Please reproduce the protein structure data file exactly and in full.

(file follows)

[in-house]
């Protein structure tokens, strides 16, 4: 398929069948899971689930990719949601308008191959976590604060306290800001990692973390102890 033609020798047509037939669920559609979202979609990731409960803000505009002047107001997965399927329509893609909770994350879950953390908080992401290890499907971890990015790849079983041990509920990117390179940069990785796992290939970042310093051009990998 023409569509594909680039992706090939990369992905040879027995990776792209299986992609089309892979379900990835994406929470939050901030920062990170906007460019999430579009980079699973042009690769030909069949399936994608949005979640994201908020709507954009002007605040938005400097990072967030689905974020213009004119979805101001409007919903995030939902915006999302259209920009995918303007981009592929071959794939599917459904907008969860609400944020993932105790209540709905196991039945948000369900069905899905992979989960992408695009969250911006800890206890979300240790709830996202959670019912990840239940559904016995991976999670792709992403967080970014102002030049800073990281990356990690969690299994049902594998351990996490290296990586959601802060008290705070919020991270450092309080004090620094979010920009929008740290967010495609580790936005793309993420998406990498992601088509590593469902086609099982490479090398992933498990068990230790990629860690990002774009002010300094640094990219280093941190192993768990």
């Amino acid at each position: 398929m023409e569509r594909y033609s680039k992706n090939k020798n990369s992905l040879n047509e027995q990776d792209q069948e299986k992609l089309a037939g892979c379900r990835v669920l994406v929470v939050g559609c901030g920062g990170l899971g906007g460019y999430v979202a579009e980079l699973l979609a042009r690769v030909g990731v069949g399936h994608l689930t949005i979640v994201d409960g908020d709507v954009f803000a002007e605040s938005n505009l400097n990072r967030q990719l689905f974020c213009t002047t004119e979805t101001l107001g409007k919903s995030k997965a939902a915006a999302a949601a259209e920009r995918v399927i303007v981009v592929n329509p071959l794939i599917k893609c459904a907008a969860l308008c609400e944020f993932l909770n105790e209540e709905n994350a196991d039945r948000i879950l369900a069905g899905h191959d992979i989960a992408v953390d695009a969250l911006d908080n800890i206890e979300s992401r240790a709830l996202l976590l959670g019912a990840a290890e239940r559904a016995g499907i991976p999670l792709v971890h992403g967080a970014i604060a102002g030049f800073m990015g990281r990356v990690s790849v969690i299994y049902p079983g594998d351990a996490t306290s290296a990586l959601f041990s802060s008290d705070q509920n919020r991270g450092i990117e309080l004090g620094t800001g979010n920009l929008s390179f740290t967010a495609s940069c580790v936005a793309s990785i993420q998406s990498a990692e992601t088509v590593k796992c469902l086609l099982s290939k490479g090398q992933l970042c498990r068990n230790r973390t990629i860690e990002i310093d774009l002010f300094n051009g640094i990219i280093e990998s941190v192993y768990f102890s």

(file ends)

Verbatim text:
[in-house]
């Protein structure tokens, strides 16, 4: 398929069948899971689930990719949601308008191959976590604060306290800001990692973390102890 033609020798047509037939669920559609979202979609990731409960803000505009002047107001997965399927329509893609909770994350879950953390908080992401290890499907971890990015790849079983041990509920990117390179940069990785796992290939970042310093051009990998 023409569509594909680039992706090939990369992905040879027995990776792209299986992609089309892979379900990835994406929470939050901030920062990170906007460019999430579009980079699973042009690769030909069949399936994608949005979640994201908020709507954009002007605040938005400097990072967030689905974020213009004119979805101001409007919903995030939902915006999302259209920009995918303007981009592929071959794939599917459904907008969860609400944020993932105790209540709905196991039945948000369900069905899905992979989960992408695009969250911006800890206890979300240790709830996202959670019912990840239940559904016995991976999670792709992403967080970014102002030049800073990281990356990690969690299994049902594998351990996490290296990586959601802060008290705070919020991270450092309080004090620094979010920009929008740290967010495609580790936005793309993420998406990498992601088509590593469902086609099982490479090398992933498990068990230790990629860690990002774009002010300094640094990219280093941190192993768990």
């Amino acid at each position: 398929m023409e569509r594909y033609s680039k992706n090939k020798n990369s992905l040879n047509e027995q990776d792209q069948e299986k992609l089309a037939g892979c379900r990835v669920l994406v929470v939050g559609c901030g920062g990170l899971g906007g460019y999430v979202a579009e980079l699973l979609a042009r690769v030909g990731v069949g399936h994608l689930t949005i979640v994201d409960g908020d709507v954009f803000a002007e605040s938005n505009l400097n990072r967030q990719l689905f974020c213009t002047t004119e979805t101001l107001g409007k919903s995030k997965a939902a915006a999302a949601a259209e920009r995918v399927i303007v981009v592929n329509p071959l794939i599917k893609c459904a907008a969860l308008c609400e944020f993932l909770n105790e209540e709905n994350a196991d039945r948000i879950l369900a069905g899905h191959d992979i989960a992408v953390d695009a969250l911006d908080n800890i206890e979300s992401r240790a709830l996202l976590l959670g019912a990840a290890e239940r559904a016995g499907i991976p999670l792709v971890h992403g967080a970014i604060a102002g030049f800073m990015g990281r990356v990690s790849v969690i299994y049902p079983g594998d351990a996490t306290s290296a990586l959601f041990s802060s008290d705070q509920n919020r991270g450092i990117e309080l004090g620094t800001g979010n920009l929008s390179f740290t967010a495609s940069c580790v936005a793309s990785i993420q998406s990498a990692e992601t088509v590593k796992c469902l086609l099982s290939k490479g090398q992933l970042c498990r068990n230790r973390t990629i860690e990002i310093d774009l002010f300094n051009g640094i990219i280093e990998s941190v192993y768990f102890s």